. . . and now he gets to see the wide open vista that awaits us


The Seduction of Merit (9 of 9)

When a star athlete signs a record breaking contract, you can bet dollars to donuts, that for the next couple of seasons, if not longer, that this athlete will turn in a sub-par performance – history has demonstrated this time and again. There’s an additional psychological burden in play here – a cheering fan base can quickly become a jeering mob if a player receiving an above average compensation, turns in an average performance.

In this way the shifting weight of expectations can tip the scales out of balance – where the reward for doing something well enjoys a short lived accolade . . . disappearing into a disenchanted “What have you done lately?” Success, when caught in this type of performance loop, begins to resemble the Sisyphus Stone – you arrive at the top after having given everything you have to get there . . . only to realize that you’re not allowed to stay.

But this is only the most conspicuous permutation of the performance paradigm, a paradigm that, in truth, is subtly infused into every relationship we’re in. We come into this world seeking affirmation, only to discover that affirmation is the coin of the relational realm. Extending and withholding affirmation is often the subtext of how we conduct our relationships – more than we’d like to admit. Earning favor is what we assume is expected of us . . . because it’s exactly what we expect of others.

So it doesn’t take much imagination to figure out how this can become a perverse distortion of our own sense of worth and significance – to allow our own value to be measured in terms of what we deserve and what we can merit. And then because that’s not insidious enough – we measure everyone else’s value by creating our own criterion for how they are to merit our approval, respect, and love . . . and in so doing we end up sabotaging every relationship we’re in.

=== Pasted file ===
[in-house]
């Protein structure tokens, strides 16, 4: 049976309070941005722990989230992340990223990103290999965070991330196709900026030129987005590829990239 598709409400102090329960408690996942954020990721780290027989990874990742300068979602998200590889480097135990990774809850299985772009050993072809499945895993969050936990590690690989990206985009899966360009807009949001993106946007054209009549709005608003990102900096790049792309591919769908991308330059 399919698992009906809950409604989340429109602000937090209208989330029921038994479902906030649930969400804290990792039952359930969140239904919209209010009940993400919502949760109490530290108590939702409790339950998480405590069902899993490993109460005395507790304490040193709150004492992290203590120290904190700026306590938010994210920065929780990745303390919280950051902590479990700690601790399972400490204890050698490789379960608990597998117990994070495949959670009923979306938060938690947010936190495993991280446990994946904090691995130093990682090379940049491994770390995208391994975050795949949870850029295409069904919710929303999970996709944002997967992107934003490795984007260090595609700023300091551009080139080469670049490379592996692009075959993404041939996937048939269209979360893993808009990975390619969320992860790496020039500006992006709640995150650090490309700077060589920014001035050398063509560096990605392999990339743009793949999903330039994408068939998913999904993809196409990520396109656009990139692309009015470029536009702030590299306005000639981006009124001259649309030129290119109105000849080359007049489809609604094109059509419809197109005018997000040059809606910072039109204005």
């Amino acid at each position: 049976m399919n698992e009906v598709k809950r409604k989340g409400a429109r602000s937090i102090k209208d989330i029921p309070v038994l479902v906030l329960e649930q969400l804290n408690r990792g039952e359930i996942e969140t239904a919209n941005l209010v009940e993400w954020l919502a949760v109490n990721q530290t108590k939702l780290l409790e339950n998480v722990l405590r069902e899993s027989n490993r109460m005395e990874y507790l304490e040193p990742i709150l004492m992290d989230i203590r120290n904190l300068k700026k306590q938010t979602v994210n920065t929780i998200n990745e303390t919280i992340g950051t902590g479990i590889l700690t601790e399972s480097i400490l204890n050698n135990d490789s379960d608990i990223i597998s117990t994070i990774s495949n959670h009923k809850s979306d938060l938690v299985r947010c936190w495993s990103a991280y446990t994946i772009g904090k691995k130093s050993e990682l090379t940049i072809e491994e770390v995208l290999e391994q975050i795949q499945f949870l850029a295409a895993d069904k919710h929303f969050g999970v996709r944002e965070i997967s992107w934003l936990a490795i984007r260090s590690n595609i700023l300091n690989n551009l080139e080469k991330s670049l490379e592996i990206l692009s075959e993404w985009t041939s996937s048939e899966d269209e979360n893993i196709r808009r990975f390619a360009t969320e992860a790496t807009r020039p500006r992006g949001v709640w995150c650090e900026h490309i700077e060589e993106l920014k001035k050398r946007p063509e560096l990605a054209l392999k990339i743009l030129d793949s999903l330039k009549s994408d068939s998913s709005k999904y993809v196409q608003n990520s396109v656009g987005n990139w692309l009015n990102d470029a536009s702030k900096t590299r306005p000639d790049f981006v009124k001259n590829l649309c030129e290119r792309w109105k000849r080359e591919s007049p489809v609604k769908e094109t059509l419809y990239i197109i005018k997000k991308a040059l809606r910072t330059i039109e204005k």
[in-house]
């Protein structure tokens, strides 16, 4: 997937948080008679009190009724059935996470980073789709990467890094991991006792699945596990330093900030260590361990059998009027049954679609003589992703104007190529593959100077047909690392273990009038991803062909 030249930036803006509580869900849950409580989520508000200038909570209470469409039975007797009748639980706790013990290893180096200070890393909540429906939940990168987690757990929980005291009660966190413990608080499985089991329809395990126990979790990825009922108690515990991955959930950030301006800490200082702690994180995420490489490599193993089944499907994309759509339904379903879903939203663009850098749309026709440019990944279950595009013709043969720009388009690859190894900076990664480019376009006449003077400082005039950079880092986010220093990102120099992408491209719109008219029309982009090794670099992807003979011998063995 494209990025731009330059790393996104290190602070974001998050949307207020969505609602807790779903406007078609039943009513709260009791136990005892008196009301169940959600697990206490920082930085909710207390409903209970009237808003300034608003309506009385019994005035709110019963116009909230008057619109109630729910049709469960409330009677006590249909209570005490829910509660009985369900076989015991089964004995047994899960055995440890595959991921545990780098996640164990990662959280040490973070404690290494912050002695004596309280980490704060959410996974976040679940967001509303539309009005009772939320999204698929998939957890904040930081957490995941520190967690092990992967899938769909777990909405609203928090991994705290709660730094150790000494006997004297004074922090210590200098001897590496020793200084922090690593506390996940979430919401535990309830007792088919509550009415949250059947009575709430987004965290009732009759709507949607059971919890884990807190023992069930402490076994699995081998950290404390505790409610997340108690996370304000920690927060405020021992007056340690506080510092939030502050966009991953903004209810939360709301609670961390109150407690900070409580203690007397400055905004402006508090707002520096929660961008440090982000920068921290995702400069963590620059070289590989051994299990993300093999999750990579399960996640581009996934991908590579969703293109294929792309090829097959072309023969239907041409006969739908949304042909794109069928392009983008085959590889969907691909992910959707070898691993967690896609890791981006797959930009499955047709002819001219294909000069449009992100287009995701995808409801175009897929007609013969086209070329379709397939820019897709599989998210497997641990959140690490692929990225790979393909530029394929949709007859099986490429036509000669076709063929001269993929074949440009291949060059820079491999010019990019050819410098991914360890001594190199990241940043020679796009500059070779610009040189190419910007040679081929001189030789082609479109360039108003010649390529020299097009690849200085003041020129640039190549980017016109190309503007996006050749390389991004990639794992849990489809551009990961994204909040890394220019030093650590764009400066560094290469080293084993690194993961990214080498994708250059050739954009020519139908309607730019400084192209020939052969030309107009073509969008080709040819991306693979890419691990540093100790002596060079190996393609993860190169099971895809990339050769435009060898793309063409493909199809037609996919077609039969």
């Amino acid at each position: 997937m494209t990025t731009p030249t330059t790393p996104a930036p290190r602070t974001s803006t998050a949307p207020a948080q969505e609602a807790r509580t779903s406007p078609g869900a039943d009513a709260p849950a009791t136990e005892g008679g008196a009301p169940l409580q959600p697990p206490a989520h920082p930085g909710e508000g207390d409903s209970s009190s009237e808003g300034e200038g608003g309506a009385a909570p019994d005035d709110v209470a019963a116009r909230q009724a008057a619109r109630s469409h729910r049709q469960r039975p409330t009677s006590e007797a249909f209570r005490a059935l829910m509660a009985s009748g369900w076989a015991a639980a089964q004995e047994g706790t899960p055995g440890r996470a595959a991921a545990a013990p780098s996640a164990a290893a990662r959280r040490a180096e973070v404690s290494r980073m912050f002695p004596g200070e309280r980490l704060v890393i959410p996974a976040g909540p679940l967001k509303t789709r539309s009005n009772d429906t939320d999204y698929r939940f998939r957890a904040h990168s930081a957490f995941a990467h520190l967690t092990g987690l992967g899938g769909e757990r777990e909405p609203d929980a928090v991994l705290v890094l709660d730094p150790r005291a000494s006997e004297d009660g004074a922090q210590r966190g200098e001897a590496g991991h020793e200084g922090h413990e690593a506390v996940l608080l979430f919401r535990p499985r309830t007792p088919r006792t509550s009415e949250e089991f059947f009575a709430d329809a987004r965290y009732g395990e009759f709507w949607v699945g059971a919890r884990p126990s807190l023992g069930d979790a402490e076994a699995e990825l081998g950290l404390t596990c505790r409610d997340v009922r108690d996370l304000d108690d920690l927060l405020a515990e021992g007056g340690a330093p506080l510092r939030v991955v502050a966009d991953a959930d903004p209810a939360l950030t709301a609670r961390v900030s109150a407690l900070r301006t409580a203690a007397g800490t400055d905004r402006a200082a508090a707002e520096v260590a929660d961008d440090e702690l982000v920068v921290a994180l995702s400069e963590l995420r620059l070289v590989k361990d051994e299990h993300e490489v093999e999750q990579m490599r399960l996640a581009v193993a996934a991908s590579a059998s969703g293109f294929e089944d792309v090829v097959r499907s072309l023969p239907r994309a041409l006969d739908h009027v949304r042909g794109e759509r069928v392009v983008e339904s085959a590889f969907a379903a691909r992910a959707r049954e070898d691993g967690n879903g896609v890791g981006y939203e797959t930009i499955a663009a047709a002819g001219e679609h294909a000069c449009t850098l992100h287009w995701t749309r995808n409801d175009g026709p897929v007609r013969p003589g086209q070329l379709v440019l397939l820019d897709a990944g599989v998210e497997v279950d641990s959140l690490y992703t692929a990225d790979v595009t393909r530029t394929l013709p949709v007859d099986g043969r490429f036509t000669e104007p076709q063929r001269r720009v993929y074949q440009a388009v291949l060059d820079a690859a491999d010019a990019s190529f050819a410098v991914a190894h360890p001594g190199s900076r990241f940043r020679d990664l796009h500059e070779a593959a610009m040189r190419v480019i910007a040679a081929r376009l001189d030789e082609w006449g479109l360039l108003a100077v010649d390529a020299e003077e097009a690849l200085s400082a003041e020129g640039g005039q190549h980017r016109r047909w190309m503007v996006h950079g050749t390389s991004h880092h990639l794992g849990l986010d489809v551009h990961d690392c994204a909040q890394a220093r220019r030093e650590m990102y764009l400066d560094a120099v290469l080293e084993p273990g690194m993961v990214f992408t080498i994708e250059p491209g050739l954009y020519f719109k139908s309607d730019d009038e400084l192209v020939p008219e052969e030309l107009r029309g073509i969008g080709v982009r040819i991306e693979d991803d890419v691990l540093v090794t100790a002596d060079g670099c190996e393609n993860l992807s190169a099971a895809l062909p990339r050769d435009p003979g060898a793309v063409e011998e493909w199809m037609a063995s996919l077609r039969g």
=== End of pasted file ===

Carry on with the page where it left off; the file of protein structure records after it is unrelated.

165493383It’s a very seductive notion to believe we have the right to determine someone else’s value, as if a person’s innate value was something that could be negotiated on our own terms. Now, this isn’t something we consciously do, but it is a dynamic at work subverting relationships, all the same . . . as it is one of the most egregious vestiges of the fall. When our relationship with God was lost, we lost the ability to know ourselves as valuable — because that value is completely predicated on being made in His image . . . so everything since has been our vain attempt to make what is broken work as it was intended.

This is what makes the gospel such good news – that in being reconciled to God we can begin to remember what our real significance is, and how that significance can’t be merited, but is immutably established by God . . . which means that any attempt to determine someone else’s value apart from this is in direct conflict with God’s assessment. In this way, the admonition of Jesus for us to love one another as he has loved us (John 13:34), and the syllogism of 1 John 4:12 “No one has ever seen God: if we love one another, God abides in us and his love is perfected in us” – gives us no room for imposing our own system of merit . . . and in the presence of such love — why would we?

What he offers, we could never earn . . .